Aer Lingus is to halve the working hours and pay of staff because of reductions in capacity and passenger travel due to the coronavirus.

In a bulletin to around 5,000 staff, the airline stated: "The sharp and swift global decline in demand for air travel is without precedent."

The airline says it is cutting capacity by 75% compared to the same time last year, and overall pay for all personnel will be reduced by 50%.

Management said the changes will be delivered as fairly as possible across every level of the organisation initially for the months of April and May and reassures staff that "they are intended to be emergency and temporary in nature".

However, the airline warned: "If the operating schedule reduces further, or if full grounding of operations is required, there will be a necessity for further measures."

It added: "The response we are communicating today has been designed to safeguard the financial position of the business, to enable us to operate our reduced schedule and the additional activities that arise in responding to the crisis.

"We know these are unsettling times and we want to provide staff with certainty on a level of pay and working hours."

The airline told employees, both rostered and non-rostered staff across all operational and support areas, that they will be placed on reduced working time while operating the reduced schedule.

The airline pledges to remain in dialogue with unions, saying there has been constructive engagement to date.

Fórsa trade union official Ashley Connolly said that given the impact of the public health crisis on the airline industry, the union was relieved that the airline had been able to keep everyone in a job.

"This is obviously devastating news for cabin crew and other Aer Lingus staff struggling to pay rent and mortgages. We will be advising them about their rights to social welfare payments and other protections," she said.

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Meanwhile, the DAA, which manages Dublin and Cork airports, has ruled out pay increases and frozen recruitment as it scales back passenger operations due to the virus.

For the next month, 3,500 staff will be paid their rostered hours, but will take one week's mandatory leave and/or time off in lieu.

In a statement, the DAA confirmed that airline passenger traffic has fallen "dramatically" here and across the world due to the pandemic.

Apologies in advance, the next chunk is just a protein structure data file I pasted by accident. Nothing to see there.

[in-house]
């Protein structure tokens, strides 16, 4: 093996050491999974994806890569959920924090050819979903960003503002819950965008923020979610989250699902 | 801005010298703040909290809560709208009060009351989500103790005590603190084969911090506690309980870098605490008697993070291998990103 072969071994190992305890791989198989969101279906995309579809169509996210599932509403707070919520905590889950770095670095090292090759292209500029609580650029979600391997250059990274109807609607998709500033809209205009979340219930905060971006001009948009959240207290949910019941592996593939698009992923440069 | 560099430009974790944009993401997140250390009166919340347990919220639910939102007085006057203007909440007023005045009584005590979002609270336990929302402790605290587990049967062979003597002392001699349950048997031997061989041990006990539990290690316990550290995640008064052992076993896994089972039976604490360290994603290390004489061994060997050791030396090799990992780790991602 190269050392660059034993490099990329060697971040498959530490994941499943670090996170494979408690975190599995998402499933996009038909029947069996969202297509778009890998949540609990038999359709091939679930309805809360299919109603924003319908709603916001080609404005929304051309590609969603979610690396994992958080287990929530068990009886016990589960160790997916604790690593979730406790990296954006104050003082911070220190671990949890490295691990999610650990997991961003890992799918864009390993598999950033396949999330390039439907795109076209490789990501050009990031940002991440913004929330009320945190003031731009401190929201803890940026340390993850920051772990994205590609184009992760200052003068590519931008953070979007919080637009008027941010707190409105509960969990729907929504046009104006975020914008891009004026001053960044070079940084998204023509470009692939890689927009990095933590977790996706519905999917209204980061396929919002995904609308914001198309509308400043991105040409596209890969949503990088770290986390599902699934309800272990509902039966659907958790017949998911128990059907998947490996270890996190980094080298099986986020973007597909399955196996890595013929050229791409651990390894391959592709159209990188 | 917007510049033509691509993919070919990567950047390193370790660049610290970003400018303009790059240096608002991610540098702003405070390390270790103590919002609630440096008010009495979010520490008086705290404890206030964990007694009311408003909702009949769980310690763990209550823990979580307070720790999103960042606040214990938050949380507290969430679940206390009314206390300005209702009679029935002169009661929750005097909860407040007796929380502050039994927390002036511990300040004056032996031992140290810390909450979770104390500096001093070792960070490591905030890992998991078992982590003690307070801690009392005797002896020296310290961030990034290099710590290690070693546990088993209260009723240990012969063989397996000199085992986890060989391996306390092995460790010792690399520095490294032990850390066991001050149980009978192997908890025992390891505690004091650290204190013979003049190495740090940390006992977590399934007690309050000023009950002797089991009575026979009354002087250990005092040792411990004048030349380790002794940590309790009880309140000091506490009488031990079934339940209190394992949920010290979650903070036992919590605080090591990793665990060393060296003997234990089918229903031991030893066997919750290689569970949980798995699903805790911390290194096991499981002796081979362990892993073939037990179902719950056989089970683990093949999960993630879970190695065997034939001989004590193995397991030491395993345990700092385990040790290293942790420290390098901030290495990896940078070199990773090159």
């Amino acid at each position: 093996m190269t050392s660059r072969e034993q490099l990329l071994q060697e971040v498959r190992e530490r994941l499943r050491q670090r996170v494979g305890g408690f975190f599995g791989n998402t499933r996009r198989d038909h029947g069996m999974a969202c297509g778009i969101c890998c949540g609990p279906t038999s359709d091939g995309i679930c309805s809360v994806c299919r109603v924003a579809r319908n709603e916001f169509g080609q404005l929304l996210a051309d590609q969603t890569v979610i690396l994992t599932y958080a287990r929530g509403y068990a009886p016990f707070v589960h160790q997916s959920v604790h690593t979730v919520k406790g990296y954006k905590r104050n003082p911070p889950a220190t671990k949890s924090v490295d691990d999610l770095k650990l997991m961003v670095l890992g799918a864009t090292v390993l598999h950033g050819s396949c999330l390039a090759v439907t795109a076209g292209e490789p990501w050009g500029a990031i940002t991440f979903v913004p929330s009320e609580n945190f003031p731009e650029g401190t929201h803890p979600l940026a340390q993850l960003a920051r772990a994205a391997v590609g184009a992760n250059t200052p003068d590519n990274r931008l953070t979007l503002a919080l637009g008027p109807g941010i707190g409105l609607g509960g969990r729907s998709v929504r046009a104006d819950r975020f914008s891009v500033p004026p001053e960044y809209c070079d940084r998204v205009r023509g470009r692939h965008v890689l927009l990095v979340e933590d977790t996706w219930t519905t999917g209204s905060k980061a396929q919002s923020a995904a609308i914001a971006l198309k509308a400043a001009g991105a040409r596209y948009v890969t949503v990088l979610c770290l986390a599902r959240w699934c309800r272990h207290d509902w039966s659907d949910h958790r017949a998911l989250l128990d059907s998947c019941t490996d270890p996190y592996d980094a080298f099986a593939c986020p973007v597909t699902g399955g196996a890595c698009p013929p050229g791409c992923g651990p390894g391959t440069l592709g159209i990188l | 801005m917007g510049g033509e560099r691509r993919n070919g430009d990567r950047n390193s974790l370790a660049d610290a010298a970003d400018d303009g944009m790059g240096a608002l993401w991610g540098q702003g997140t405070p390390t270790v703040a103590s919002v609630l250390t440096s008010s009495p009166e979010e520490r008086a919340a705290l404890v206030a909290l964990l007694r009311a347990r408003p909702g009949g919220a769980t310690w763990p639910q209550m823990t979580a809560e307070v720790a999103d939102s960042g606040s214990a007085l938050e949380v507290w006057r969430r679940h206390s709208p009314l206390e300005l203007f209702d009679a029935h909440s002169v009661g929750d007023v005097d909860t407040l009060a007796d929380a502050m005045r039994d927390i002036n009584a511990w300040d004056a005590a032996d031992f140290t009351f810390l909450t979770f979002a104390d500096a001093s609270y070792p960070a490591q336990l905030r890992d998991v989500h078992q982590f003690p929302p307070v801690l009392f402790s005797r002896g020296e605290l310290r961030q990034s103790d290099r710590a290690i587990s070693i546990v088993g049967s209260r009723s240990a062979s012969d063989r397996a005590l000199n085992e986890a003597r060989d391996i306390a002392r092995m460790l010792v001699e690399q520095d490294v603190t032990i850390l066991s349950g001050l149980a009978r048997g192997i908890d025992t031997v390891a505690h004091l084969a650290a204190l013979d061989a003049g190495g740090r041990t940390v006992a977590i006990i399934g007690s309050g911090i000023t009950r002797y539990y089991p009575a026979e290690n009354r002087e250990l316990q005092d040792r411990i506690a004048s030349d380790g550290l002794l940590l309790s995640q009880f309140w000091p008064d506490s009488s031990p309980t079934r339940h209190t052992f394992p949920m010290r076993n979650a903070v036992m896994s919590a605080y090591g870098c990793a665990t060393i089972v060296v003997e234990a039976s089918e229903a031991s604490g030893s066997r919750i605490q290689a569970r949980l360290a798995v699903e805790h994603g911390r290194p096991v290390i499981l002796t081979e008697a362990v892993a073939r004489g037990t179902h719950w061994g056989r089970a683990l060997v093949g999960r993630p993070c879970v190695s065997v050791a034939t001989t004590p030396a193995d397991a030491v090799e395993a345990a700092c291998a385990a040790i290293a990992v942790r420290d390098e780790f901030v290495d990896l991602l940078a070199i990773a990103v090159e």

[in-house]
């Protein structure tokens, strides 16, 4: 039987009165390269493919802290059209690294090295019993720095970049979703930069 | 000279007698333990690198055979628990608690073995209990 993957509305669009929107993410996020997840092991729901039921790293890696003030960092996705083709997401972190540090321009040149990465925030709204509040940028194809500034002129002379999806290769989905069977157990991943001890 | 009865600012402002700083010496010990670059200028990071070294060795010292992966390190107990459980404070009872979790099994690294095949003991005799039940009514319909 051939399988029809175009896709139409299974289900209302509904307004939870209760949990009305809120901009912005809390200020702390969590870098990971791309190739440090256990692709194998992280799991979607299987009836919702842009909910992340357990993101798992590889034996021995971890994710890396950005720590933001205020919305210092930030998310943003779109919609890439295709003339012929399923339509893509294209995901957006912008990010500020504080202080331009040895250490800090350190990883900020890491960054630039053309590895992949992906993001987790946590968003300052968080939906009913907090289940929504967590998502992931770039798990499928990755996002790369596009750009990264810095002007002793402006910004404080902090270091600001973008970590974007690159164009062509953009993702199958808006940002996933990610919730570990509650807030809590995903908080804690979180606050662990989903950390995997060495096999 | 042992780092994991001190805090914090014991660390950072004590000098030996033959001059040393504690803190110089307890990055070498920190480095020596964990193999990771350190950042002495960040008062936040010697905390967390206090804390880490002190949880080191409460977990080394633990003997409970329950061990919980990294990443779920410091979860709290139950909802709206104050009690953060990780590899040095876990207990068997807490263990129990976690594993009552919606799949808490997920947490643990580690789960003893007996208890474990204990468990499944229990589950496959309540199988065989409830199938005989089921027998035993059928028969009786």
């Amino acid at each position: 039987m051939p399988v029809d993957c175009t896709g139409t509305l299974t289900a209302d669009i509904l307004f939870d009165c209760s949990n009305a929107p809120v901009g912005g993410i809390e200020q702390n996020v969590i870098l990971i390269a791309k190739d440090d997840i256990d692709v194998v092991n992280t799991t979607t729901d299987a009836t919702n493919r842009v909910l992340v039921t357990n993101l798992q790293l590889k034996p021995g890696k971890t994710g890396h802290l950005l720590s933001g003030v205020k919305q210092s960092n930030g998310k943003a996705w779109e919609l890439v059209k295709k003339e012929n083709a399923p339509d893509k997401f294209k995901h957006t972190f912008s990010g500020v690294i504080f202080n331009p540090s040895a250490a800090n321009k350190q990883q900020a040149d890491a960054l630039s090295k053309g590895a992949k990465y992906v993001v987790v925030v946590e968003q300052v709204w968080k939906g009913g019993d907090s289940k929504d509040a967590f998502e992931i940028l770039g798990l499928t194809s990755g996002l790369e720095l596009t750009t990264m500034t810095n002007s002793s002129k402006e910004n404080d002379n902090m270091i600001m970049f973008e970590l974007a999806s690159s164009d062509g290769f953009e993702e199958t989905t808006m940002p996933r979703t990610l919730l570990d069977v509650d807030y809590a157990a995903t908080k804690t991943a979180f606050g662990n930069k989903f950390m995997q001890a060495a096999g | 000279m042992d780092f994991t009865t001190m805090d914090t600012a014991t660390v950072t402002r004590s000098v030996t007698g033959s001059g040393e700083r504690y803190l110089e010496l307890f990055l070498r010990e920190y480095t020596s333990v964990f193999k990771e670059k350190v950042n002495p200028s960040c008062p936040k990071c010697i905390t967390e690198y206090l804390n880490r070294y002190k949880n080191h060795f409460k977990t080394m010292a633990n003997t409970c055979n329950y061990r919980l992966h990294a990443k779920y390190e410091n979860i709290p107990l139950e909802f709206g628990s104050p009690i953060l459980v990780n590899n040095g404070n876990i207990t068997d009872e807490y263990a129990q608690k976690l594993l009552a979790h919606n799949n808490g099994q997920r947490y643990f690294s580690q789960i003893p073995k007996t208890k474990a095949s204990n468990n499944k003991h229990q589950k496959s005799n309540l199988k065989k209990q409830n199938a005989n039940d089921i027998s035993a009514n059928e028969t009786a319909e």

The organisation said future passenger operations will be determined by factors including Ireland's travel policies in relation to the pandemic, airline operations, and the travel policies of the airports' main overseas markets.

The DAA says passenger flights will continue to be facilitated for as long as they continue to operate. Intending passengers should continue to contact their airline in relation to their specific flight.

It said: "As a result of this, DAA intends to begin shortly to scale back its passenger operations at Dublin and Cork airports, while keeping its runways open to maintain Ireland's vital supply chain."

DAA Chief Executive Dalton Philips said: "We have a national responsibility to keep our airports open for Ireland's supply chain and to help ensure that essential flight operations for cargo can continue.

"However, passenger numbers at Dublin and Cork have decreased so rapidly in recent days that we have no choice but to begin to scale back passenger operations at both airports."

He said Dublin and Cork airports will continue to work with their airline partners to help get Irish citizens home to their families and allow passengers from overseas to do the same.

In relation to staffing issues, he said: "For the next month, staff will be paid their rostered hours but will take one week's mandatory leave and/or time in lieu. During this period, DAA intends to carry out essential maintenance, deep cleaning and the regulatory training that is mandatory for many of its employees."

There will be no pay increases in 2020 and all recruitment has also been frozen.

He also cautioned: "Additional measures may also be taken."

Mr Philips said the DAA was also examining options to establish a "volunteer Employee Task Force" that could help the State at this critical time by assisting the HSE, helping with local community efforts or other activities.

He praised the "fantastic" staff at Dublin and Cork airports, who he said had been supporting scared and anxious passengers while keeping airports open to maintain the flow of essential and emergency goods.